There are 273,000 fewer 16-24 year olds working since quarter one 2020. These workers typically take on variable demand, typically short-shifts and seasonal work which is going to impact the hospitality and retail sectors the hardest.
Whilst furlough has ended, the over 50’s - of which there was over half a million on the scheme, are looking at alternatives to returning to work with many taking retirement at the end of September. This could mean a large experience gap which may affect productivity in the business.
Brexit has brought about demographic changes in the workforce, with 208,000 fewer non-UK nationals and as almost as many as one in ten EU nationals which is affecting highly skilled to medium skilled jobs the most.
Rise of Automation & changing skills
In a recent survey by the World Economic Forum 7% of UK jobs were no longer required as a result of automation. Workforces are shifting toward increased automation which is changing what jobs people do with machines taking a higher share of information and data processing, administrative tasks and some aspects of manual labour. This means that there will be different skills needed such as managing, advising, decision making and interacting are going to come to forefront as we move to 2025.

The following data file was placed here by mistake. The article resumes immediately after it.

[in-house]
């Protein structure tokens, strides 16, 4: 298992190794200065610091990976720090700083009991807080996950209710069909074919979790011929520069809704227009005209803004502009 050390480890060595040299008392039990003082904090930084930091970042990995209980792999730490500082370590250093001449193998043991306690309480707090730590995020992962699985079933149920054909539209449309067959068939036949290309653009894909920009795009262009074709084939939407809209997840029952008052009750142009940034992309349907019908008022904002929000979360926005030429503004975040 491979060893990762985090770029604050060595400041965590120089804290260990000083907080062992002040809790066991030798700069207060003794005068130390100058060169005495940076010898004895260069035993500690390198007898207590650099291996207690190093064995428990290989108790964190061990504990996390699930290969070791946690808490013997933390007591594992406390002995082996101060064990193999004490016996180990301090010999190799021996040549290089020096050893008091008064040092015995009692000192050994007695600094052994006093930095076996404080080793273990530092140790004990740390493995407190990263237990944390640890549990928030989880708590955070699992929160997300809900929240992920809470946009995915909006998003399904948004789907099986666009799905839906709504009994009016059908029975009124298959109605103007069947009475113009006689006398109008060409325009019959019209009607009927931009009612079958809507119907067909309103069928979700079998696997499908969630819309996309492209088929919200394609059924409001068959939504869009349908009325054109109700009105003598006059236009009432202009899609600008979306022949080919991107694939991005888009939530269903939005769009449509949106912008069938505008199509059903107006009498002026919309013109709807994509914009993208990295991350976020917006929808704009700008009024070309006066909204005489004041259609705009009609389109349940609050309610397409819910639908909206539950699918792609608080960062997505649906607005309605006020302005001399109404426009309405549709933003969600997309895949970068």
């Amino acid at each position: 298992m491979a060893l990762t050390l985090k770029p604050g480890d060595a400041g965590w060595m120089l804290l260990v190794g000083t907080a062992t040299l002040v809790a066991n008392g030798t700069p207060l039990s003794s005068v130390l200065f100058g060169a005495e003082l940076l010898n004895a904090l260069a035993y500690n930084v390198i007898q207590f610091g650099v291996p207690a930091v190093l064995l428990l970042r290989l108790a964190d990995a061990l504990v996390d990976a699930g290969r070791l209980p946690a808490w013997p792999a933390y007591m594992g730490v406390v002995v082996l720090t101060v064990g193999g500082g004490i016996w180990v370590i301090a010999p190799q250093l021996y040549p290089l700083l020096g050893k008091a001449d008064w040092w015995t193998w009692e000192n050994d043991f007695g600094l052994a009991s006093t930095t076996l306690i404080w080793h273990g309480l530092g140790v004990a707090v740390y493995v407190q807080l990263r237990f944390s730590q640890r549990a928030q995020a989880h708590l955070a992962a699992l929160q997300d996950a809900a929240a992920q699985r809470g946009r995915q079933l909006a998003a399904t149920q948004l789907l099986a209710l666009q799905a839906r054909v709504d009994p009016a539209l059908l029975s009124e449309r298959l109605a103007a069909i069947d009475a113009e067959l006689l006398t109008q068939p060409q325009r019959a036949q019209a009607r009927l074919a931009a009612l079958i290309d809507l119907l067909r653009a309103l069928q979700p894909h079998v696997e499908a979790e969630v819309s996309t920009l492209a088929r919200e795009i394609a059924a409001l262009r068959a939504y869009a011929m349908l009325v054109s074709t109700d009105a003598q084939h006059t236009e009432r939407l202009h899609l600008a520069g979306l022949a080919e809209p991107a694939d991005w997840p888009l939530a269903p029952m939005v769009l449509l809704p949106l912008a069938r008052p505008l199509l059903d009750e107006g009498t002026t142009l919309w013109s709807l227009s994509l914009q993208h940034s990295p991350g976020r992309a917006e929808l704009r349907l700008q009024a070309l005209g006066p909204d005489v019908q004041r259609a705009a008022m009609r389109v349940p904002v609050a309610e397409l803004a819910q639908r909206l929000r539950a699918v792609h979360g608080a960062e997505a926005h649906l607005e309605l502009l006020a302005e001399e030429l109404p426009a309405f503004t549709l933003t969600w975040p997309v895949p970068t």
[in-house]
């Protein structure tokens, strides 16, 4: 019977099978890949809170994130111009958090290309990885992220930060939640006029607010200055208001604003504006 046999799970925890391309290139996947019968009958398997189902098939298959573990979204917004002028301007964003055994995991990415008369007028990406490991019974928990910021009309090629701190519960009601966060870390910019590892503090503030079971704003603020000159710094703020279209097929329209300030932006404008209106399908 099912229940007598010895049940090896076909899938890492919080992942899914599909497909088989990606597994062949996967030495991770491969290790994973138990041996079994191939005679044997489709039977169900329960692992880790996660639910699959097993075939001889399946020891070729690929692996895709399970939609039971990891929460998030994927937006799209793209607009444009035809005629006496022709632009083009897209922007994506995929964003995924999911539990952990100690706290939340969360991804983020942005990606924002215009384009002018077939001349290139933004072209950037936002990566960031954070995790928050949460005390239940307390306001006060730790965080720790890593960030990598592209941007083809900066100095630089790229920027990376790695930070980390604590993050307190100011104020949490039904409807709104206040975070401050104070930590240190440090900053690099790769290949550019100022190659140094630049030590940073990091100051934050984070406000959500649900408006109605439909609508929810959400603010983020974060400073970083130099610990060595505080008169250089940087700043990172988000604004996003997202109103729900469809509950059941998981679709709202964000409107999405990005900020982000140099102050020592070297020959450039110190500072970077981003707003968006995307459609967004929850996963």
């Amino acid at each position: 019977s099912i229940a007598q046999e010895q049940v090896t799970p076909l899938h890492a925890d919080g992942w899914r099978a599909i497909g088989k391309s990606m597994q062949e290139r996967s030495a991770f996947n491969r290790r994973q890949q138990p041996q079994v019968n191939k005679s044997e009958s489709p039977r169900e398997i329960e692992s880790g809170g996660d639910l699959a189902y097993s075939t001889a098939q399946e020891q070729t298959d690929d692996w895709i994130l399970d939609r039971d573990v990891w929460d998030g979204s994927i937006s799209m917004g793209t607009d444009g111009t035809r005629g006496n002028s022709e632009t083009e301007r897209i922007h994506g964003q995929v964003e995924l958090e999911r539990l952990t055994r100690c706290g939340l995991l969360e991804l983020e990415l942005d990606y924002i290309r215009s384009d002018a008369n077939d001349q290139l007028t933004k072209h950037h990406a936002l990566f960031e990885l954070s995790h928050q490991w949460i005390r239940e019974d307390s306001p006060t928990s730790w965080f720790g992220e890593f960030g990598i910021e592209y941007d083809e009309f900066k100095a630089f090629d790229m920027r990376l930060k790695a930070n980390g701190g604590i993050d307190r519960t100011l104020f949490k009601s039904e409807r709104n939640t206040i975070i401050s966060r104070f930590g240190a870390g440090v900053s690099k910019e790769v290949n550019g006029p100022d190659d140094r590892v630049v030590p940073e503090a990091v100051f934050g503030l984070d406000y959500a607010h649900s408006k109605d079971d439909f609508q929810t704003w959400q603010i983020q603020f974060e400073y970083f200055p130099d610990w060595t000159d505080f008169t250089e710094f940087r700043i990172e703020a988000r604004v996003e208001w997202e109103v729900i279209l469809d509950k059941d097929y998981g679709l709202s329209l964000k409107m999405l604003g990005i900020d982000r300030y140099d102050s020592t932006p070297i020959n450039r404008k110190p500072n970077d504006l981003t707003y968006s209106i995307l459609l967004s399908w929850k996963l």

While it could spell a reduction in the workforce in some industries, in others it may present an opportunity to upskill existing employees or create new positions.
Furthermore soft skills such as critical thinking, reasoning and emotional intelligence will be much higher on the training agenda due to the increase in automation.
UK businesses are facing a talent crisis in terms of higher vacancies, fewer workers and changing skills mix, with longer term implications of HR strategy.
Our full report The Talent Balance outlines:
The changing demographics of workers and how it affects your industry
Changing working habits including automation and location
Key sector impacts of the talent and skills shortage